The climate initiative had to race the calendar. In mid-May, the group of cities was to hold its second climate summit, in New York. Magaziner was determined to have at least one deal ready for Clinton to announce there. Foundation people fanned out to meet with hybrid-engine makers, lightbulb manufacturers, green-building contractors, waste- and water-treatment companies, bankers, and more.
To understand better what these foundation people do, I spent some time with Nisha Thirumurthy. She is 30, with a cheerful, round face, dark hair parted in the middle, and a vivacious, unpretentious manner. Born in Chennai, India, she moved to the United States at age 11. After college, she wanted to do international development work, but internships with nonprofits left her disappointed. “I felt I was doing the work, and I just never knew what happened with it,” she told me. “If you really want to make a difference on a large scale, you have to get the private sector involved.”
In January, Crolius brought Thirumurthy, by then an energy consultant, into the climate initiative, to focus on the market for alternative-fuel vehicles. Her first account was UTC Power, a Connecticut-based company that makes, among other things, fuel cells for cars and buses. Fuel cells run on hydrogen instead of petroleum and emit only water as waste. Depending on how the hydrogen to power them is produced, they have a promising future as a green alternative to the internal-combustion engine.
But that future, touted for decades, keeps receding. There is no market for fuel-cell vehicles because they are expensive; they are expensive because there is no market for them. “It’s the chicken-and-the-egg thing,” UTC Power’s Michael Brown told me recently. “You’re sort of lost in this loop, and you’ve got to figure some way to break it.” Since 2005, the company has sold only six fuel-cell-powered buses, each made by hand, each priced at more than $2 million. When I asked Brown if UTC Power was making any money on these boutique buses, he replied, “Not enough to make us happy. Frankly, nobody’s making money on fuel-cell buses.” That could change if larger, regular orders began coming in. If it made 100 or so buses a year, UTC Power could deliver them at competitive prices, Brown said.
Thirumurthy and several colleagues visited company plants and brought back reams of cost data. She used it exactly as a private consultant might: to work out, component by component, where higher volumes could most effectively reduce costs. By early June, UTC Power and the Clinton Foundation had a deal: If the foundation could round up the orders, the company could cut costs and pass through the savings. In August, Magaziner said he expected cities to order enough buses—something in the hundreds—to reduce prices by half or more.
Would a few hundred fuel-cell buses matter, if cities bought them? Maybe only a little, but maybe quite a bit. If prices came down, order books might fatten, bringing prices down further, attracting new investment and still more orders, and perhaps speeding the adoption of fuel-cell technology in the broader market. And if not? Magaziner had other irons in the fire. He intended to push ahead on multiple fronts, creating a stream of “products” and letting the market decide the rest.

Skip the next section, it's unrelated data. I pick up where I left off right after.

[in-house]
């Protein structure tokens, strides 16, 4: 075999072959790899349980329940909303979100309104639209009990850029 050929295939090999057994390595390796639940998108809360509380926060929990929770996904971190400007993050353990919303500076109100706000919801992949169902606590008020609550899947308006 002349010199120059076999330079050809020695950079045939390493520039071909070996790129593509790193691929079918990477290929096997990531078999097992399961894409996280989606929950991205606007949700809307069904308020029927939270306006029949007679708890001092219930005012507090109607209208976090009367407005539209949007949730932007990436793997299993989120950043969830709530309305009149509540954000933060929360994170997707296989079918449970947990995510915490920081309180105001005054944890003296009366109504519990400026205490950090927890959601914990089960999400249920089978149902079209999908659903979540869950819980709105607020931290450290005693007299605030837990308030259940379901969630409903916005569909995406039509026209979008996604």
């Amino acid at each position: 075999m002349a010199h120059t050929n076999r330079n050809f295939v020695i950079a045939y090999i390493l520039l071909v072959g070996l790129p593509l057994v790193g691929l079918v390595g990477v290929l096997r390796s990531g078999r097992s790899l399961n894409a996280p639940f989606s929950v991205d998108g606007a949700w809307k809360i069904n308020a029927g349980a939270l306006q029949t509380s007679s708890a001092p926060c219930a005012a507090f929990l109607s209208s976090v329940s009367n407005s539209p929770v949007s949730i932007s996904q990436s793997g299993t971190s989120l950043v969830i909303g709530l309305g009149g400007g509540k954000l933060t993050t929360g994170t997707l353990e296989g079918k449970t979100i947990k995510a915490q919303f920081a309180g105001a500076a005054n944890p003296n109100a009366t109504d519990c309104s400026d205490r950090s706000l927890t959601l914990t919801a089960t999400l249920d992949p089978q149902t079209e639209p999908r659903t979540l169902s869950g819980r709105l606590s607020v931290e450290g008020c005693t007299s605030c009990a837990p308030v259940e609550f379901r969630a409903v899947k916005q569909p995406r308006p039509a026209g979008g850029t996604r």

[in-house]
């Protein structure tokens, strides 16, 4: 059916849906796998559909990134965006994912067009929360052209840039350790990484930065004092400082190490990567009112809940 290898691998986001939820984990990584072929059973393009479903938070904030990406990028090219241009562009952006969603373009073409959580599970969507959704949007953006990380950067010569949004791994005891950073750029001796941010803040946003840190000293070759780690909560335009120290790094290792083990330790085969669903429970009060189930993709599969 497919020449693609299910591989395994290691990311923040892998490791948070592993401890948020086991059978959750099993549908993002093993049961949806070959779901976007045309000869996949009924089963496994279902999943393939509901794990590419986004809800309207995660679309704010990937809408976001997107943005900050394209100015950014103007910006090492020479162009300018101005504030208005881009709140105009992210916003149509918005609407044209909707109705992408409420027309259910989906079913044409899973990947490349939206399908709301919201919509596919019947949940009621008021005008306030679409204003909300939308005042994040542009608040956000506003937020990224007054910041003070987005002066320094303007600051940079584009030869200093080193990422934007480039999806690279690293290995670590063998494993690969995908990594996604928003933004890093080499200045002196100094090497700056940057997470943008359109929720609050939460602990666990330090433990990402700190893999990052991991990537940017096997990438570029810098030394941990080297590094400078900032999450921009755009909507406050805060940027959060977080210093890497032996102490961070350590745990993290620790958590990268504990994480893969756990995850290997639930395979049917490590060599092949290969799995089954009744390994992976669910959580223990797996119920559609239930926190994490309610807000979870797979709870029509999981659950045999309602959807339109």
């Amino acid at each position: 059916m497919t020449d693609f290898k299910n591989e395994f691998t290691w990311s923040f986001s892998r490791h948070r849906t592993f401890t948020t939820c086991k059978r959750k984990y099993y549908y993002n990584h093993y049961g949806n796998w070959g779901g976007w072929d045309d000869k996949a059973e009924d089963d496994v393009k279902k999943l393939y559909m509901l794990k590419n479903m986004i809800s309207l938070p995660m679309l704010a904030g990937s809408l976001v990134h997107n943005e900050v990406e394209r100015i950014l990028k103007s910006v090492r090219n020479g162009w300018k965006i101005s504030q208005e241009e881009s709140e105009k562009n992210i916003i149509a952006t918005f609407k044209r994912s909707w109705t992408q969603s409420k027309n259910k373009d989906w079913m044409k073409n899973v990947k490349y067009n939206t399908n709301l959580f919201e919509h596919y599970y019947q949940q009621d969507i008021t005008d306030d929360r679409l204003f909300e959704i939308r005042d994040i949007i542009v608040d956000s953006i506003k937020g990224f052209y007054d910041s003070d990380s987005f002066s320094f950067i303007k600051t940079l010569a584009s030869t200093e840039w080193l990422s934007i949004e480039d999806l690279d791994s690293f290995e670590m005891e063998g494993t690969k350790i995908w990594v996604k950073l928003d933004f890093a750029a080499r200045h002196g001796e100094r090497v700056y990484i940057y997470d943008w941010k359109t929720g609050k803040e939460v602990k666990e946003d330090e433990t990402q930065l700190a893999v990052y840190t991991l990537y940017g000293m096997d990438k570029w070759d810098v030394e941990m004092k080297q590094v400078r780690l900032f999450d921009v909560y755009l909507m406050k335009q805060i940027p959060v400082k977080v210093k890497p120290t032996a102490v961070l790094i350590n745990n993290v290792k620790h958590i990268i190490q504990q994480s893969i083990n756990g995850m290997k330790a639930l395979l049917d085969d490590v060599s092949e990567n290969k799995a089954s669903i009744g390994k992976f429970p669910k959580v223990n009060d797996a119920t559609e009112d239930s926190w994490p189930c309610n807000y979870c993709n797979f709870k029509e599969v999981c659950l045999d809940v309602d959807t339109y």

Another product, for example, involved buildings, not buses. Buildings are among the most profligate energy-wasters out there. For a fee, energy-service companies will upgrade your building to plug energy leaks, promising to deliver a specified level of conservation and to reimburse you for any underperformance; you can take this guarantee of future energy savings to the bank and borrow against it to finance the upgrade. The business model is elegant; but the market for these building retrofits, as they are called, remains small, only a few billion dollars a year. Low volumes keep costs high: another version of the fuel-cell problem.
The foundation made retrofits a target last year and brought in Milton Bevington to work on them. In his mid-50s, with a 30-year business career and training as an HVAC engineer, Bevington was an empty-nester who was casting about for a new direction and was willing to take a steep pay cut. He found energy-service companies that were eager to participate. Meanwhile, the foundation negotiated with bankers and canvassed cities.
At the cities’ climate summit in May, Clinton, flanked by the mayors of New York and London and a herd of bank and energy-service-company executives, announced the result: Cities would put together bundles of buildings to retrofit; the banks would make available $5 billion in loans, to be paid back from future energy savings. The $5 billion, the companies say, will more than double the size of their retrofit market at a stroke. More important, as Clay Nesler, of Johnson Controls (an energy-service company), told me, working with a predictable stream of demand instead of doing scattered jobs “is a new way of doing business,” one that promises new economies of scale, although how much prices will come down remains to be seen.
Clinton and Magaziner intended the May announcement merely as an opening shot. The campaign, if it succeeds, will go on for years, the script improvised as opportunities crop up. “I want to start with the low-hanging fruit,” Clinton told me. “I have no idea where this is going, but it’s utterly fascinating to see if it can be done.”